- Member: Atvaark
- Studio: Atvaark
- Title: Anthem
- Premiered: 2003-11-23
- Gus Gus Anthem
(If you don't read the following, at least read this: please, don't watch this AMV if you don't have a decent sound system. Decent just means external speakers with reasonable bass rendering, or headphones. Many visual elements are synchronized on low frequencies, and the music itself cannot be appreciated on laptop speakers or anything like that anyway. Don't waste your bandwidth downloading an AMV which you couldn't appreciate...)
"Your AMV is to those usually encountered on the net what Cesar's compressions are to the Joconde." -- Inoceram
Anthem is an experimental and conceptual AMV. It is also, IMHO, my best to date. You probably know electronic music. Anthem is what one may call an electronic video. I wanted to use in an AMV some concepts of electronic music:
- strong experimentation.
- Loops: take short segments of footage and make them loop. Usually, reusing footage is something that is being avoided by AMV creators.
- Tracks: follow the tracks of the music by making each or most of them intervene on an aspect of the video. This is not new to AMVs, however AMV creators usually choose to follow only one instrument at a time, most often the voice, the most audible instrument, or the beat. And the effect is most of the time limited to deciding when transitions should occur. I tried to create a deeper link between music and video.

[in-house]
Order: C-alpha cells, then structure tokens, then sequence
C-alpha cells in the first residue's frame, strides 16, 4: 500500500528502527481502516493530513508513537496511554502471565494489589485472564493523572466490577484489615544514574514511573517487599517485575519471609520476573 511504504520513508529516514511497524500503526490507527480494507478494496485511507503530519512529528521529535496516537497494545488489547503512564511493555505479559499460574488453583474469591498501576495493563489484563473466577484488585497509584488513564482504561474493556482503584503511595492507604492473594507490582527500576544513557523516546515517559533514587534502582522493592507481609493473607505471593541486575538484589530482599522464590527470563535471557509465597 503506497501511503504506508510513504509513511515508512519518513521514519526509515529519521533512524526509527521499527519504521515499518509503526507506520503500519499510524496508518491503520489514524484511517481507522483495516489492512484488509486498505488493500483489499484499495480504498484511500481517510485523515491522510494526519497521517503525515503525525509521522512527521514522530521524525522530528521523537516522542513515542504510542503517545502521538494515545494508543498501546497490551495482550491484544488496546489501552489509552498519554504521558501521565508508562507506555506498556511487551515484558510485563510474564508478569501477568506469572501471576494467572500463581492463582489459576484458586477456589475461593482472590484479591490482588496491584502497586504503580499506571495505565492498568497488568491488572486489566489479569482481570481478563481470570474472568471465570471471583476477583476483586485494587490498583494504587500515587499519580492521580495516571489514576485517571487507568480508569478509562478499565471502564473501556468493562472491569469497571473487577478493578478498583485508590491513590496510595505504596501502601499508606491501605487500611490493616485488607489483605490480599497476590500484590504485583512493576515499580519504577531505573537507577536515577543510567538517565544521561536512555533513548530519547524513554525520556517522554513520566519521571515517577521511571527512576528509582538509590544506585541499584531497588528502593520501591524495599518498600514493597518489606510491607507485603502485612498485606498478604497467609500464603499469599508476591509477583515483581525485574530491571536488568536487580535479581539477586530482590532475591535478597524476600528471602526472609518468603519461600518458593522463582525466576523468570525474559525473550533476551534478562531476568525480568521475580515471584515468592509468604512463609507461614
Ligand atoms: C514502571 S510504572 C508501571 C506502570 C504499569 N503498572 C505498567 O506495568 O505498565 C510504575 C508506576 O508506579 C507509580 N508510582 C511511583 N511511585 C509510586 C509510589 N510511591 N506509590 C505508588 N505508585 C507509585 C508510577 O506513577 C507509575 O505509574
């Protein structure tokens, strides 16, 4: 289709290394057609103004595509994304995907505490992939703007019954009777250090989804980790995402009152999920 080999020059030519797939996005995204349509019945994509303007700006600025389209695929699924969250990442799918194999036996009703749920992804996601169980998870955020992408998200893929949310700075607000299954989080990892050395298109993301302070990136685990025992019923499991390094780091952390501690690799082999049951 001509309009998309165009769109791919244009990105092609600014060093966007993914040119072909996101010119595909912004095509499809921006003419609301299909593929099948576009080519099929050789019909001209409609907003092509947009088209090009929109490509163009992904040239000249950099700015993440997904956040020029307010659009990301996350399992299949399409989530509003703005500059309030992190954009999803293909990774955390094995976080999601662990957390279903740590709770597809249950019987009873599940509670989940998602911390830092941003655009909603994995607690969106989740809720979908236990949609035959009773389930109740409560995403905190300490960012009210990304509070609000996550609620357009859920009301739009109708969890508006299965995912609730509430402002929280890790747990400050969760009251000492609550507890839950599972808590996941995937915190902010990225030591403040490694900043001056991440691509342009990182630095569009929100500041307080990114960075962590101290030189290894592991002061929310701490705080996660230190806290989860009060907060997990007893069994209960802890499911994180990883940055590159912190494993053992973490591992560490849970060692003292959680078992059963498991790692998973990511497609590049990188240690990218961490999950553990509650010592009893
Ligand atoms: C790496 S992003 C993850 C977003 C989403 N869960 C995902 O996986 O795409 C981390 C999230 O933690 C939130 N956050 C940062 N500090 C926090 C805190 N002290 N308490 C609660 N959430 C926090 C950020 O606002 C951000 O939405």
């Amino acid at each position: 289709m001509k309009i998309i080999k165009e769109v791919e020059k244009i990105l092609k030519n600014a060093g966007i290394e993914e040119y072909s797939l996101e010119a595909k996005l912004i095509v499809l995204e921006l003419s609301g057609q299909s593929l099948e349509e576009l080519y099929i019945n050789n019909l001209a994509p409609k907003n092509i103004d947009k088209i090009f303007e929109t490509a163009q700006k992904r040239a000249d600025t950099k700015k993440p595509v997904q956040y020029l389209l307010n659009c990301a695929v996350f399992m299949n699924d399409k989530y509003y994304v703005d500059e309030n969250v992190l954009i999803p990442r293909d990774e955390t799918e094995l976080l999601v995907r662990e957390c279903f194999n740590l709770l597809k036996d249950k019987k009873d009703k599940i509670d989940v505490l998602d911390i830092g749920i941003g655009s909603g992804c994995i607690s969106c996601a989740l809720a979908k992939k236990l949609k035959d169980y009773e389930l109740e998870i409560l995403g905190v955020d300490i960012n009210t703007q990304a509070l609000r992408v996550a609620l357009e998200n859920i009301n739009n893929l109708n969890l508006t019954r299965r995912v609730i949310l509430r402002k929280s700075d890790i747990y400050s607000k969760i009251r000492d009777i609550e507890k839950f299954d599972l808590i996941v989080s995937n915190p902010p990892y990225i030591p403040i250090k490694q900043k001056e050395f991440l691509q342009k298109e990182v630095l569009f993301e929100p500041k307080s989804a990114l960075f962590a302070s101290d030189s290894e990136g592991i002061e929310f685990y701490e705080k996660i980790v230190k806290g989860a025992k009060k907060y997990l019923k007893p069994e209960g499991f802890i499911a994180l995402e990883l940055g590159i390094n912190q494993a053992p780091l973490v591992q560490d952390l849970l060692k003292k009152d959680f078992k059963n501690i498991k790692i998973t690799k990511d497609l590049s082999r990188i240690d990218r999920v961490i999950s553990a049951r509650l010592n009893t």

- Variations: don't set up loops, let them run, and declare your 4:30 AMV done after 10 minutes of work. You have to keep aware of each small variation in the music or in the feelings the music avails in you.
- Experimentation: well... you'll see! ^_^
The soundtrack is a beautiful music from Gus Gus taken out from the original soundtrack of Pi, an astonishing movie directed by Darren Aronofsky.
The video footage is Akira (DVD rip). Akira is both very technological and deeply human. I didn't want my AMV to look mechanical and without feelings. Beneath aesthetics, experimentation and invention, conveying feelings remains IMHO the most important thing in any AMV. Therefore, Akira was well suited.
I know many viewers will dislike this AMV. I don't care. I did what I thought was right, and I am quite proud of the result. What happens from now on is only bonus.
However, if I had to write a user manual for Anthem, it would say something like that:
"Just sit down, listen to the music and be curious about what you see. Most importantly: relax, take your time."
Thanks for reading, thanks for viewing, thanks in advance for reviewing!